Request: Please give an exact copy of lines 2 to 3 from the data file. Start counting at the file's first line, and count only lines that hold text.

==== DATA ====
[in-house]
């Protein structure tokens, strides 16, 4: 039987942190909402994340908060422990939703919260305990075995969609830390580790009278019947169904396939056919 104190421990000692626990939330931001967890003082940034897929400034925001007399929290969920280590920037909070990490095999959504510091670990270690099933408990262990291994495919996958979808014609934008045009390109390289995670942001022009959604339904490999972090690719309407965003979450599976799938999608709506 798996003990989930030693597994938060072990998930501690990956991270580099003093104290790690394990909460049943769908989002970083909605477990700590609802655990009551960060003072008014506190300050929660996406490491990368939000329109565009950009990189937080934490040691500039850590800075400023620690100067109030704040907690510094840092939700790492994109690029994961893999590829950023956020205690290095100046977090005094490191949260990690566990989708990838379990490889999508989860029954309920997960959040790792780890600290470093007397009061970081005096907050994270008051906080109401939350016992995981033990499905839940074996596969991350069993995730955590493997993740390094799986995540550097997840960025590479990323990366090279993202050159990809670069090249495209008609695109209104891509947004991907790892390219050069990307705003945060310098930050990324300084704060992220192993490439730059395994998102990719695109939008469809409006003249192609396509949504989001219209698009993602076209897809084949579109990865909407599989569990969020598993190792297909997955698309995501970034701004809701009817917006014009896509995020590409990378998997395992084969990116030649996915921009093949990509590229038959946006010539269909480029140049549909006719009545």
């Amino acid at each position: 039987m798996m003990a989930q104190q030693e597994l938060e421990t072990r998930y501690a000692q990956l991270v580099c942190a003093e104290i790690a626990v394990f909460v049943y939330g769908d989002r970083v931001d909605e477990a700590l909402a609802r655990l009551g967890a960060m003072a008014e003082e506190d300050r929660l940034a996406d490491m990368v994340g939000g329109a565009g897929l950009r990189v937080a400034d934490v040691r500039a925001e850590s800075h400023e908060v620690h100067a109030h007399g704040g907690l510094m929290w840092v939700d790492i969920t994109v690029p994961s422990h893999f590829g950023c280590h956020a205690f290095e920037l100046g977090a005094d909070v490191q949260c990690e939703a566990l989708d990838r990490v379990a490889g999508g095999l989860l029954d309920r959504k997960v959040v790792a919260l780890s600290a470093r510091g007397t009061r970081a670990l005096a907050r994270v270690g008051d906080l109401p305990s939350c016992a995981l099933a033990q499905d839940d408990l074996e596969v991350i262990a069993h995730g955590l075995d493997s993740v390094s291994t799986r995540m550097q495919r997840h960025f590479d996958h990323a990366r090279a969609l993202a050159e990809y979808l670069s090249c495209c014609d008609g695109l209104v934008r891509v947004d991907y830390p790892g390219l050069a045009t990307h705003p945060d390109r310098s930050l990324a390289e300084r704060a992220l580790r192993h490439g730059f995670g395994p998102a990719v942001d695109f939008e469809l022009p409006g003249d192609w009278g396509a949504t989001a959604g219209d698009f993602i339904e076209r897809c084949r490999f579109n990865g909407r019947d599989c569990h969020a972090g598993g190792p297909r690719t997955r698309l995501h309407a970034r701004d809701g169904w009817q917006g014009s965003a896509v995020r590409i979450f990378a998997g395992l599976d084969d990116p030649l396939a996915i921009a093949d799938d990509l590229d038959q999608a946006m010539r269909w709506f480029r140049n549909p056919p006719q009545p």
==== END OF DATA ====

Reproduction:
């Protein structure tokens, strides 16, 4: 039987942190909402994340908060422990939703919260305990075995969609830390580790009278019947169904396939056919 104190421990000692626990939330931001967890003082940034897929400034925001007399929290969920280590920037909070990490095999959504510091670990270690099933408990262990291994495919996958979808014609934008045009390109390289995670942001022009959604339904490999972090690719309407965003979450599976799938999608709506 798996003990989930030693597994938060072990998930501690990956991270580099003093104290790690394990909460049943769908989002970083909605477990700590609802655990009551960060003072008014506190300050929660996406490491990368939000329109565009950009990189937080934490040691500039850590800075400023620690100067109030704040907690510094840092939700790492994109690029994961893999590829950023956020205690290095100046977090005094490191949260990690566990989708990838379990490889999508989860029954309920997960959040790792780890600290470093007397009061970081005096907050994270008051906080109401939350016992995981033990499905839940074996596969991350069993995730955590493997993740390094799986995540550097997840960025590479990323990366090279993202050159990809670069090249495209008609695109209104891509947004991907790892390219050069990307705003945060310098930050990324300084704060992220192993490439730059395994998102990719695109939008469809409006003249192609396509949504989001219209698009993602076209897809084949579109990865909407599989569990969020598993190792297909997955698309995501970034701004809701009817917006014009896509995020590409990378998997395992084969990116030649996915921009093949990509590229038959946006010539269909480029140049549909006719009545």
């Amino acid at each position: 039987m798996m003990a989930q104190q030693e597994l938060e421990t072990r998930y501690a000692q990956l991270v580099c942190a003093e104290i790690a626990v394990f909460v049943y939330g769908d989002r970083v931001d909605e477990a700590l909402a609802r655990l009551g967890a960060m003072a008014e003082e506190d300050r929660l940034a996406d490491m990368v994340g939000g329109a565009g897929l950009r990189v937080a400034d934490v040691r500039a925001e850590s800075h400023e908060v620690h100067a109030h007399g704040g907690l510094m929290w840092v939700d790492i969920t994109v690029p994961s422990h893999f590829g950023c280590h956020a205690f290095e920037l100046g977090a005094d909070v490191q949260c990690e939703a566990l989708d990838r990490v379990a490889g999508g095999l989860l029954d309920r959504k997960v959040v790792a919260l780890s600290a470093r510091g007397t009061r970081a670990l005096a907050r994270v270690g008051d906080l109401p305990s939350c016992a995981l099933a033990q499905d839940d408990l074996e596969v991350i262990a069993h995730g955590l075995d493997s993740v390094s291994t799986r995540m550097q495919r997840h960025f590479d996958h990323a990366r090279a969609l993202a050159e990809y979808l670069s090249c495209c014609d008609g695109l209104v934008r891509v947004d991907y830390p790892g390219l050069a045009t990307h705003p945060d390109r310098s930050l990324a390289e300084r704060a992220l580790r192993h490439g730059f995670g395994p998102a990719v942001d695109f939008e469809l022009p409006g003249d192609w009278g396509a949504t989001a959604g219209d698009f993602i339904e076209r897809c084949r490999f579109n990865g909407r019947d599989c569990h969020a972090g598993g190792p297909r690719t997955r698309l995501h309407a970034r701004d809701g169904w009817q917006g014009s965003a896509v995020r590409i979450f990378a998997g395992l599976d084969d990116p030649l396939a996915i921009a093949d799938d990509l590229d038959q999608a946006m010539r269909w709506f480029r140049n549909p056919p006719q009545p």